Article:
The DNR Lands and Minerals Division actively monitors the Canisteo water level and surrounding groundwater levels to understand the rate of pit water level increase and groundwater flow through the subsurface materials. Hydrologic information gathered near the pit informs assessment of the need for an engineered outlet structure to prevent future flooding and other impacts. The city of Bovey drain tile system is monitored for flow and system efficiency. The Canisteo water level trend shown above represents a combination of manual measurements (dashed line) and continuous logger measurements (solid line).

As of March 14, 2024, the Canisteo water level is around 1,306 feet, which is 18 feet below natural overflow. Two natural overflow locations at elevation 1,324 feet have been identified along the pit rim, one of which is located north of the city of Bovey. Groundwater level monitoring indicates that groundwater outflow from the pit moves to the south. The current hydrologic conditions in nearby communities demonstrate the need to design and construct an engineered outlet for the Canisteo.

Looking ahead, the DNR is dedicated to continued monitoring, evaluation and implementation of a permanent outlet structure to manage Canisteo water levels. The Minnesota Legislature has appropriated funding for construction of the Canisteo outlet, so the next step is for DNR staff to bid out construction of the fully designed outlet project, which will include further dewatering of the pit.

Water rises in the pit naturally due to rainfall, snow melt and groundwater. The DNR will continue to manage water levels until the permanent outlet is constructed.

Winter contingency pumping

The DNR resumed seasonal pumping at the Canisteo Legacy Mine Pit (Canisteo) in Itasca County. Pumping this winter will keep water levels below 1,318 feet where the drain tile system continues to divert groundwater away from residential structures located in Bovey. Additionally, lowering water levels as much as possible is essential to preparing for construction and minimizing overall costs for the permanent outlet structure.

The pumping system is located on the east side of the Canisteo and will draw the water out from below the Canisteo's surface up to a maximum rate of 18,000 gallons per minute. The current pumping volume is occurring at a higher rate than last year in order to prepare for construction of the permanent outlet. The water will then be discharged to a wetland complex that flows into Holman Lake in Itasca County.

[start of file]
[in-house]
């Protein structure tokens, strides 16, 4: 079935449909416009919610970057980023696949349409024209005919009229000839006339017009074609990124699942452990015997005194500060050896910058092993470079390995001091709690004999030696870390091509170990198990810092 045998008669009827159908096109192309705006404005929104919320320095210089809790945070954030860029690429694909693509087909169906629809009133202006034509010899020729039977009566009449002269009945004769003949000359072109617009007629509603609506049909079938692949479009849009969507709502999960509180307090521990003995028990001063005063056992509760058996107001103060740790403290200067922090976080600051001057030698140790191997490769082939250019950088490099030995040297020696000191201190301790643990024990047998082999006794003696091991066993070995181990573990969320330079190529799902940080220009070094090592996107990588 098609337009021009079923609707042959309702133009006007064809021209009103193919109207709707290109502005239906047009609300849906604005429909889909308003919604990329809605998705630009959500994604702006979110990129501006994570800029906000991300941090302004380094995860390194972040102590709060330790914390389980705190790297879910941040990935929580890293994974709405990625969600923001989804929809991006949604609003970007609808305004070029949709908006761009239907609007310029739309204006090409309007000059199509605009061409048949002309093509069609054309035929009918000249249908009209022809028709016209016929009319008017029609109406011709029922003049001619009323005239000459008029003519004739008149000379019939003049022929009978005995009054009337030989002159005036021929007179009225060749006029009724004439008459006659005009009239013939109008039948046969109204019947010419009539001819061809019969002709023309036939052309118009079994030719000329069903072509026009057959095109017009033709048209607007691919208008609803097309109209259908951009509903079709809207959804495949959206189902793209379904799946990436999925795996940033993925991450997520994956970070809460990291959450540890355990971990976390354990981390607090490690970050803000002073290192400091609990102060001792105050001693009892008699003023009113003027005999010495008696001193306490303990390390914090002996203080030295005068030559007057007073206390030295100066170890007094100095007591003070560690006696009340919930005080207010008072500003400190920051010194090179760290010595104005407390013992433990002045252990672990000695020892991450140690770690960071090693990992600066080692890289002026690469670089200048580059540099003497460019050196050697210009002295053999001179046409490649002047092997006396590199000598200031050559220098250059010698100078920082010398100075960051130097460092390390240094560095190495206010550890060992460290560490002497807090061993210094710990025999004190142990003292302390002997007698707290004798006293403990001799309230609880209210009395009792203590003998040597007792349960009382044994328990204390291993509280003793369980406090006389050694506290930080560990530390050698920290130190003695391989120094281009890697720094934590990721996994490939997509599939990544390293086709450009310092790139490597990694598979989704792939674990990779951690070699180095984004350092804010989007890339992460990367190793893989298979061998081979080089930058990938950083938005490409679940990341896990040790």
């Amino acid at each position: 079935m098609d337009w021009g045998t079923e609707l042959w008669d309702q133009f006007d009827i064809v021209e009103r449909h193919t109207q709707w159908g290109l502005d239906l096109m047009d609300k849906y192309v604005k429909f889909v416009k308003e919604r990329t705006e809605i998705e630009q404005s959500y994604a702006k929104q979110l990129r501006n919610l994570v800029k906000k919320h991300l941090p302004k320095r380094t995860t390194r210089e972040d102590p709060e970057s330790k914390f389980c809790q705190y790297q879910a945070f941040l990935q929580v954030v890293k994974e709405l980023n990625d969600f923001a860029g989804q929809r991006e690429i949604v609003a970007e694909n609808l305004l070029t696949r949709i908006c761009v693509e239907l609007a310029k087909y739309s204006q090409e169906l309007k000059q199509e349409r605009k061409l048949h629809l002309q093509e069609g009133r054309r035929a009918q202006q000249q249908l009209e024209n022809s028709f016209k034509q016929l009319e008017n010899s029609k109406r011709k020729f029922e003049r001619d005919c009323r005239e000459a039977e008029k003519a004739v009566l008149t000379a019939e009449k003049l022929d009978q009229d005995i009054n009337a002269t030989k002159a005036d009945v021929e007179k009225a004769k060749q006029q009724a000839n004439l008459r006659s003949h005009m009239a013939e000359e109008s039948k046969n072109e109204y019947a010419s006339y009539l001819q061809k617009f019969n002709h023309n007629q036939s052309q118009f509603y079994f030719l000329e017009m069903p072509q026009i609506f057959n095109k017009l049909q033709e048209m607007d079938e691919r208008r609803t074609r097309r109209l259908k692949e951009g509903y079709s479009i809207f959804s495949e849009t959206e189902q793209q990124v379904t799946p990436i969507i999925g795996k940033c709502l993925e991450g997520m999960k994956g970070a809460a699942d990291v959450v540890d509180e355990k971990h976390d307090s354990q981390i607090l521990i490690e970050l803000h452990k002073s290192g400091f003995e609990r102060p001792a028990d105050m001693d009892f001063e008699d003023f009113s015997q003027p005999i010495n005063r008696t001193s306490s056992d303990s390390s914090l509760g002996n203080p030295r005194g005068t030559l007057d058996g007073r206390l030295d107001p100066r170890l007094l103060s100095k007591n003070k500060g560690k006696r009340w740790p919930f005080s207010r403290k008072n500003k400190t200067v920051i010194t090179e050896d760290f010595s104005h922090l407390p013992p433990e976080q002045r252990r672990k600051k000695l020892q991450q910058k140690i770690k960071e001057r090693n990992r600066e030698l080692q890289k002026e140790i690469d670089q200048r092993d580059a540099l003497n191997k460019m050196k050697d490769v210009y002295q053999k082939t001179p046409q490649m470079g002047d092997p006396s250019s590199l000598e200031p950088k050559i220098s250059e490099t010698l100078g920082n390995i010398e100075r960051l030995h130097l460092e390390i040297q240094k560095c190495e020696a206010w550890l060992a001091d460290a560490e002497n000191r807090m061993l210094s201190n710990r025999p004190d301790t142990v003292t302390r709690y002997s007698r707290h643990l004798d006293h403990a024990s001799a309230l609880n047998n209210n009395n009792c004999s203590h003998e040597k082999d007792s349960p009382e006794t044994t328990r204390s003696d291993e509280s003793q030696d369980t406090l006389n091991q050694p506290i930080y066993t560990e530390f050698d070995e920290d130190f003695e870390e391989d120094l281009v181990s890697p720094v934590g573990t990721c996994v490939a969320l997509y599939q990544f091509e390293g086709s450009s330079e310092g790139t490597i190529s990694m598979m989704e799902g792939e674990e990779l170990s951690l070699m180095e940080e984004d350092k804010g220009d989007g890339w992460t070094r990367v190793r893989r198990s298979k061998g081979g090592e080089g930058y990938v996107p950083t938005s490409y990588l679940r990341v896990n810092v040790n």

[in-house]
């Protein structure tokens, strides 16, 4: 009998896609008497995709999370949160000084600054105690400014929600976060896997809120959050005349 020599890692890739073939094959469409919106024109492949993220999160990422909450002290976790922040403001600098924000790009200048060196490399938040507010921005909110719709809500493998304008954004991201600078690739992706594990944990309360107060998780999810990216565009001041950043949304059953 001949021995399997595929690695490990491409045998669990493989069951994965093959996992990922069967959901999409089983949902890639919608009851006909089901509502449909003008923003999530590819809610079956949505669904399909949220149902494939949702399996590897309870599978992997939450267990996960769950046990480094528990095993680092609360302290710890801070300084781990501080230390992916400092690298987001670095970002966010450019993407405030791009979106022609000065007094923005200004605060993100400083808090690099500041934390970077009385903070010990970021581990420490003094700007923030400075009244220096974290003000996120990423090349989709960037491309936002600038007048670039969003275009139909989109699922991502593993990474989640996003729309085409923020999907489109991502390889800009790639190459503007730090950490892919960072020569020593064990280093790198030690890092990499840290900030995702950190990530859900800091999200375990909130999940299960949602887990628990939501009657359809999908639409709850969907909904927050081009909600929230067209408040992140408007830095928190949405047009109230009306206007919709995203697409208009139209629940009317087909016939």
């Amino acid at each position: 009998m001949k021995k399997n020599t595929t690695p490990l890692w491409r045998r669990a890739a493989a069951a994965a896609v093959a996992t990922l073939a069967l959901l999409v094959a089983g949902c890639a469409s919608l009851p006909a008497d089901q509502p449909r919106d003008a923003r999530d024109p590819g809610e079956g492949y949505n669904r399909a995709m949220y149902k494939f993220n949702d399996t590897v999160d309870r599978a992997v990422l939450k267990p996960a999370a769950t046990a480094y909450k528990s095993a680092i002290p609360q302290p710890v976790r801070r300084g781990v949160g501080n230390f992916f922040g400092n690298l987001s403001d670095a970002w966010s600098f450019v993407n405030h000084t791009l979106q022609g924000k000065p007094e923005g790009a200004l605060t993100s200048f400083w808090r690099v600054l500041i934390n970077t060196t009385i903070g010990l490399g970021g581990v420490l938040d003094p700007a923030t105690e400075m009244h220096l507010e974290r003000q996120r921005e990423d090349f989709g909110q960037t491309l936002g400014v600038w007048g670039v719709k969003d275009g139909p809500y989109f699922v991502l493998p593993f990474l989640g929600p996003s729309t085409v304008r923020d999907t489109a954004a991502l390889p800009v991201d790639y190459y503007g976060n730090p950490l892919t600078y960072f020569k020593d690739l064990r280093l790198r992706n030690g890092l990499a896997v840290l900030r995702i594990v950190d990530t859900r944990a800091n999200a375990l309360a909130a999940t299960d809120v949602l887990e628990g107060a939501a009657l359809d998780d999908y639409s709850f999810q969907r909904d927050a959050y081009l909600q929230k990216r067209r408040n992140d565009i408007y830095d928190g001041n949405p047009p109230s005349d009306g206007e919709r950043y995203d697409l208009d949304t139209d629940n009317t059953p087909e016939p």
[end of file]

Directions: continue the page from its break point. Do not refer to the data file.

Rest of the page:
Once pumping begins, Canisteo water levels could drop rapidly, creating a gap between winter ice cover and the water's surface below, resulting in unsafe ice conditions across the entire pit. Water from the Canisteo will flow into the nearby wetlands and Holman Lake, which may also cause unsafe ice conditions on those water bodies. The DNR strongly advises that all people and recreational vehicles stay off the ice at the Canisteo, nearby wetlands and Holman Lake all winter.

To prevent the spread of invasive species downstream, the DNR must ensure that zebra mussel larvae, called veligers, are not present in the Canisteo before water is discharged into surrounding water bodies. Water sampling has documented that zebra mussel's reproductive season ends during winter months when water temperatures are consistently below 53 degrees. When water temperatures are low, live veligers, which float in the water and can be moved by water currents, are not present in the water column. Therefore, confining pumping to the winter months avoids the need for additional filtration or treatment.

DNR experts use a combination of temperature monitoring and water sampling to ensure veligers are not present in the water column before pumping begins. This information also determines when pumping should stop before zebra mussel reproductive season resumes.

Permanent engineered outlet planning

Contingency pumping at the Canisteo is a short-term solution to manage water levels until a permanent outlet is constructed. The 2023 legislature approved $8.875 million dollars for construction of an outlet at the Canisteo, which is already completely designed, to provide permanent and year-round water level management, as well as the removal of invasive species.

The construction plans will go out for bid in the spring of 2024, and construction could potentially start later that year. The outlet is designed to be a natural gravity outflow system with built in sand filtration to prevent the transfer of zebra mussels to downstream waterbodies. Water from the Canisteo will ultimately flow into the Prairie River.

Additional dewatering is necessary to make room for construction of the outlet. Residents of Coleraine, Bovey and Taconite should be aware that ongoing dewatering and construction activities will impact recreation on or near Canisteo.


DNR Lands and Minerals Division
St. Paul, MN